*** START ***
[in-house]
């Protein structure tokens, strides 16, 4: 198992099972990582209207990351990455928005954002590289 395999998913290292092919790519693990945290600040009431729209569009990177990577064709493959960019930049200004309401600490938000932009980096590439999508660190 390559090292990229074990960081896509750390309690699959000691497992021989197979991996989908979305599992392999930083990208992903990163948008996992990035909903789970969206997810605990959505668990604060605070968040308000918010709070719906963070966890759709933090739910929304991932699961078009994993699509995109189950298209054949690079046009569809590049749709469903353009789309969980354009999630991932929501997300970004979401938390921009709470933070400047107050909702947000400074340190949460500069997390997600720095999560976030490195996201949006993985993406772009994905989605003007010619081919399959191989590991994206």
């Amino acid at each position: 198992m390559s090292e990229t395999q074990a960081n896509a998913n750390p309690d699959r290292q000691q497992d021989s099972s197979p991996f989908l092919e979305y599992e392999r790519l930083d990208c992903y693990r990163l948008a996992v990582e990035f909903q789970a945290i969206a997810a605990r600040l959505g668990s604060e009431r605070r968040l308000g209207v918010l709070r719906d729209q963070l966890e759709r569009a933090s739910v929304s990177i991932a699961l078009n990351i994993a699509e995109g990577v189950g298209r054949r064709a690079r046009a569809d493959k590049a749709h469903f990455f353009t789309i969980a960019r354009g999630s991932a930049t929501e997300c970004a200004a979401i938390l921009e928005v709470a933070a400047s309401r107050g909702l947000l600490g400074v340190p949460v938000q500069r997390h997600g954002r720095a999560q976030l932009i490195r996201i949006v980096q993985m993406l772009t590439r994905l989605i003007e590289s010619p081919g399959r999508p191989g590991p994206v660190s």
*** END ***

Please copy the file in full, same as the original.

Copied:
[in-house]
């Protein structure tokens, strides 16, 4: 198992099972990582209207990351990455928005954002590289 395999998913290292092919790519693990945290600040009431729209569009990177990577064709493959960019930049200004309401600490938000932009980096590439999508660190 390559090292990229074990960081896509750390309690699959000691497992021989197979991996989908979305599992392999930083990208992903990163948008996992990035909903789970969206997810605990959505668990604060605070968040308000918010709070719906963070966890759709933090739910929304991932699961078009994993699509995109189950298209054949690079046009569809590049749709469903353009789309969980354009999630991932929501997300970004979401938390921009709470933070400047107050909702947000400074340190949460500069997390997600720095999560976030490195996201949006993985993406772009994905989605003007010619081919399959191989590991994206």
């Amino acid at each position: 198992m390559s090292e990229t395999q074990a960081n896509a998913n750390p309690d699959r290292q000691q497992d021989s099972s197979p991996f989908l092919e979305y599992e392999r790519l930083d990208c992903y693990r990163l948008a996992v990582e990035f909903q789970a945290i969206a997810a605990r600040l959505g668990s604060e009431r605070r968040l308000g209207v918010l709070r719906d729209q963070l966890e759709r569009a933090s739910v929304s990177i991932a699961l078009n990351i994993a699509e995109g990577v189950g298209r054949r064709a690079r046009a569809d493959k590049a749709h469903f990455f353009t789309i969980a960019r354009g999630s991932a930049t929501e997300c970004a200004a979401i938390l921009e928005v709470a933070a400047s309401r107050g909702l947000l600490g400074v340190p949460v938000q500069r997390h997600g954002r720095a999560q976030l932009i490195r996201i949006v980096q993985m993406l772009t590439r994905l989605i003007e590289s010619p081919g399959r999508p191989g590991p994206v660190s």